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To file a slander lawsuit, you will typically have to file a complaint with the appropriate court in your jurisdiction. Before you can do that, however, you will usually have to make sure you understand what slander entails and can identify damages you have suffered because of it. You may then hire a lawyer to file the case on your behalf and argue your case in court.
Before you file a slander lawsuit, you may do well to research the types of acts that count as slander. This way, you can make sure you are attempting to sue for the right act. Slander occurs when another person uses the spoken word to spread falsehoods about you and these falsehoods have a negative effect on your reputation. If you believe this has occurred, you will typically have to consider whether or not you have suffered damages of some type. For example, if the slander has hurt your business, you may have a good case to present in court.
After determining that you have been a victim of slander, your next step may be a visit to a lawyer. While you can pursue a slander lawsuit pro se, which means representing yourself, this may not prove the best option. Most legal experts recommend seeking the help of an experienced lawyer who can evaluate your case and give you insight into your chances of winning. Proving the damages you have suffered can be very difficult in these types of cases. An experienced lawyer will understand the ins and outs of winning a slander lawsuit and may improve your chances for a satisfactory outcome.
Once you have chosen a lawyer and hired him, he will typically file a complaint on your behalf with the appropriate court in your jurisdiction. A complaint is basically the document that sets the lawsuit in motion and details whom you are suing, who is representing you in the case, and why you are suing. The complaint will likely include the facts of the case as you and your lawyer see them and the types of damages you have suffered. It will likely also include the compensation for which you are suing. You and your lawyer will usually have to arrange to have a copy of the complaint served to the defendant as well.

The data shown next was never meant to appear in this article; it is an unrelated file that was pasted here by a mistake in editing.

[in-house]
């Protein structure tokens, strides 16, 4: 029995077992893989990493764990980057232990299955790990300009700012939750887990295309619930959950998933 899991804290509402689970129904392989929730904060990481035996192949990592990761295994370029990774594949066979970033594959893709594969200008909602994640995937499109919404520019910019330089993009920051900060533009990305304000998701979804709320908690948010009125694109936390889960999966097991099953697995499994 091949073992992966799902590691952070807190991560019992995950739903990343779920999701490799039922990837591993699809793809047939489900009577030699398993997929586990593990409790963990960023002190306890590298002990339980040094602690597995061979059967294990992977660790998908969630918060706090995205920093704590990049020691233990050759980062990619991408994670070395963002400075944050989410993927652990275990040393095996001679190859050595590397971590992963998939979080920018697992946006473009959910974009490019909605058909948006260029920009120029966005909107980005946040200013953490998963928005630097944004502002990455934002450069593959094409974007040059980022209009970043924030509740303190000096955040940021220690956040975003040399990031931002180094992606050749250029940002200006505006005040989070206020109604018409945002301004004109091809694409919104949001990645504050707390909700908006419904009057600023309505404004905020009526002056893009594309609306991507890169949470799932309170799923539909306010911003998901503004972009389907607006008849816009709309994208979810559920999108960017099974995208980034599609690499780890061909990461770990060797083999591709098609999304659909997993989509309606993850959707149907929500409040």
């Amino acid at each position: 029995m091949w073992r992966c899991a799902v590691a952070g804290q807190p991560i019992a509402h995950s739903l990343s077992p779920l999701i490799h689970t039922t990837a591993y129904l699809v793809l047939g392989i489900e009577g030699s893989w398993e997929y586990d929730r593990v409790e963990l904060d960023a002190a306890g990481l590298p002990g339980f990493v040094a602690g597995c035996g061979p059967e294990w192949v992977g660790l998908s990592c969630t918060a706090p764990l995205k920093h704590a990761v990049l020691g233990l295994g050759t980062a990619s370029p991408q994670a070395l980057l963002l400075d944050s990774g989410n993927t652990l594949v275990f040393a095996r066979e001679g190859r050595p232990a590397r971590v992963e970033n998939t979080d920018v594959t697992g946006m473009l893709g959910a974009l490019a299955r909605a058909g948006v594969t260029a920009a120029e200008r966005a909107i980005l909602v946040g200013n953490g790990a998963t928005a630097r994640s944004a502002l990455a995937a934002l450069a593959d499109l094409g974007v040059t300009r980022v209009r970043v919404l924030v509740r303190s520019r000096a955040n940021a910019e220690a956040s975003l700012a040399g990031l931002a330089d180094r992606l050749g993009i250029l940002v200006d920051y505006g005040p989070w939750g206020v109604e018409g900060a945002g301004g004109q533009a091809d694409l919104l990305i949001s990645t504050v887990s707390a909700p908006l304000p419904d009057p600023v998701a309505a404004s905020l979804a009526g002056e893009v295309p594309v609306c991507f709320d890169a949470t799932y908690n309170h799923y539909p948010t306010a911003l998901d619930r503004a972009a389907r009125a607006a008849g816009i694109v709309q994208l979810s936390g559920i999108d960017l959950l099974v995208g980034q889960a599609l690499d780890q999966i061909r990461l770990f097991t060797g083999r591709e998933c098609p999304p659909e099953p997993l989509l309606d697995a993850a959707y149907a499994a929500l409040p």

After you file a slander lawsuit, you will have to show up in court to make your case. Your lawyer will represent you and work to prove, with your help, that the defendant committed the slander and caused you to suffer damages. The defendant will have an opportunity to present his case as well.
@Logicfest -- good points but you missed something. It is much easier for Joe Average to win a slander case than public figures. The reason for that is courts have long established that citizens should be able to freely criticize public figures without worrying about being sued. That goes double when the public figure is an elected official.
If things were not that way, a citizen could get in trouble for accusing, say, the president of not doing his job.
It is not just advisable to hire an attorney to represent you in a slander case. It is an absolute necessity most of the time.
Why? Proving that you have been slandered is quite difficult considering First Amendment protections of free speech. Once you cross that hurdle, proving damages is next to impossible.
Here's what I mean. Let's say that you have a tree trimming company and someone ran around town claiming you crushed his fence while cutting down a tree in his yard. The first hurdle is proving that your actions did not crush his fence and that can be tricky if his fence was destroyed around the time you were doing the job. If you can
prove that you did not hurt the fence, then you've got to look at whether he knowingly lied about what you did or had reason to be mistaken. Is there a defense there?
Finally, if you can prove you have been slandered, how do you calculate damages? Can you prove that you missed out on a bunch of tree cutting jobs because of the slander?
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